Meantime Alice and Densie proceeded on their way to the Big Spring station, where Colonel Tiffton was waiting for them, according to his promise. There was a shadow in the colonel’s good-humored face, and a shadow in his heart. His idol, Nellie, was very, very sick, while added to this was the terrible certainty that he and he alone must pay that $10,000 note on which he had foolishly put his name, because Harney had preferred it. He was talking with Harney when the cars came up, and the villain, while expressing regret that the colonel should be compelled to pay so much for what he never received, had said, with a relentless smile: “But it’s not my fault, you know. I can’t afford to lose it.”
From that moment the colonel felt he was a ruined man, but he would not allow himself to appear at all discomposed.
“Wait a while,” he said; “do nothing till my Nell lives or dies,” and with a sigh as he thought how much dearer to him was his youngest daughter than all the farms in Woodford, he went forward to meet Alice, just appearing upon the platform.
The colonel explained to Alice why she must go to Spring Bank, adding, by way of consolation, that she would not be quite as lonely now Hugh was at home.
“Hugh at home!” and Alice shrank back in dismay, feeling for a moment that she could not go there.
But there was no alternative, and after a few tears, which, she could not repress, she said, timidly:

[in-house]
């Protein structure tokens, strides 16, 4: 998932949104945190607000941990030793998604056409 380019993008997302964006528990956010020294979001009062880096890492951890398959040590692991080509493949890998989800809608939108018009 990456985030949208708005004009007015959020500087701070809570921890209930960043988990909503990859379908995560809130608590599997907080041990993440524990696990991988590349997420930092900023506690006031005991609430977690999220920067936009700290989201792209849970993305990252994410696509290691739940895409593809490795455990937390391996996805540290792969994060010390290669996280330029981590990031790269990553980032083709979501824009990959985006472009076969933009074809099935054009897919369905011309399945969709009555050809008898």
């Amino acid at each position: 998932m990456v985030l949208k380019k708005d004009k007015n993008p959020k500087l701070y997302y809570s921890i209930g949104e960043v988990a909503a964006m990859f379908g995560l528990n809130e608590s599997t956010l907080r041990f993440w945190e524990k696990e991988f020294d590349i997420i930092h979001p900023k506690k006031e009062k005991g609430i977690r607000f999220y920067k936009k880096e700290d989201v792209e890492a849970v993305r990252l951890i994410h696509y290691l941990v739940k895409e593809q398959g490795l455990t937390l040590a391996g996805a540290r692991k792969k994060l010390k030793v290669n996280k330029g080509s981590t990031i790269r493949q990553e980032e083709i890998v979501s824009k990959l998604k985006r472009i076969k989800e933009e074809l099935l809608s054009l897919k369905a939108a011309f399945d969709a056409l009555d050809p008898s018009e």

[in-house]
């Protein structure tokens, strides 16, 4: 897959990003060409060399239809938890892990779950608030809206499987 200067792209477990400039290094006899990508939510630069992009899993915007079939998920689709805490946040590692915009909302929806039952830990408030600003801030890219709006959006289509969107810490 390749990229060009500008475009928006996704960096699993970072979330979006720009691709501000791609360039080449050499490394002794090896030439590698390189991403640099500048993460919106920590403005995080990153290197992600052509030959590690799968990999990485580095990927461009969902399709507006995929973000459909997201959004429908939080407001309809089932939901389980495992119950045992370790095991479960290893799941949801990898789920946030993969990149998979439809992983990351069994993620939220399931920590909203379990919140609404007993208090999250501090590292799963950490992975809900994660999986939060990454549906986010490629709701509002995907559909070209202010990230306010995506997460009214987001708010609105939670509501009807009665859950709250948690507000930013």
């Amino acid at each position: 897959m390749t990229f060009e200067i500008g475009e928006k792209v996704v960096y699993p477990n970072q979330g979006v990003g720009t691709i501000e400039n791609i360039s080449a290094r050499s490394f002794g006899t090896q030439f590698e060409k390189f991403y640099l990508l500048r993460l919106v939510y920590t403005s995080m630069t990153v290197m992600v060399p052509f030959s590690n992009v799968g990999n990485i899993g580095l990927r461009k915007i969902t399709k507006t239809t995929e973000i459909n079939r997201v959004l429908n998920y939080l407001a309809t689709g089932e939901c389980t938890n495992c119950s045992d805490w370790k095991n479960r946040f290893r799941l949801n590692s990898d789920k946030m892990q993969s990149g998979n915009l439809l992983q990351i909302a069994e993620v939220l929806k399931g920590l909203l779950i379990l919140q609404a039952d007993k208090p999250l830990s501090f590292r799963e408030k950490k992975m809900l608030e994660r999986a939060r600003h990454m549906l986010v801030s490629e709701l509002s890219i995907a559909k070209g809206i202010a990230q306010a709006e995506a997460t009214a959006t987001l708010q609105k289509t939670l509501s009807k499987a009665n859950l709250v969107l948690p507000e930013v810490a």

“What is this Hugh? What kind of a man, I mean?”
She could not expect the colonel to say anything bad of him, but she was not prepared for his frank response.
“The likeliest chap in Kentucky. Nothing dandified about him, to be sure. Wears his trouser legs in his boots as often as any way, and don’t stand about the very latest cut of his coat, but he’s got a heart bigger than an ox—yes, big as ten oxen! I’d trust him with my life, and know it was just as safe as his own. You’ll like Hugh—Nell does.”
The colonel never dreamed of the comfort his words gave Alice, or how they changed her feelings with regard to one whom she had so dreaded to meet.
“There ’tis; we’re almost there,” the colonel said at last, as they turned off from the highway, and leaning forward Alice caught sight of the roofs and dilapidated chimneys of Spring Bank. “’Taint quite as fixey as Yankee houses, that’s a fact, but we that own niggers never do have things so smarted up,” the colonel said, guessing how the contrast must affect Alice, who felt so desolate and homesick as she drew up in front of what, for a time at least, was to be her home.
“Where is Hugh?” Alice asked.
Aunt Eunice would not say he had gone to Lexington for the sake, perhaps, of seeing her, so she replied: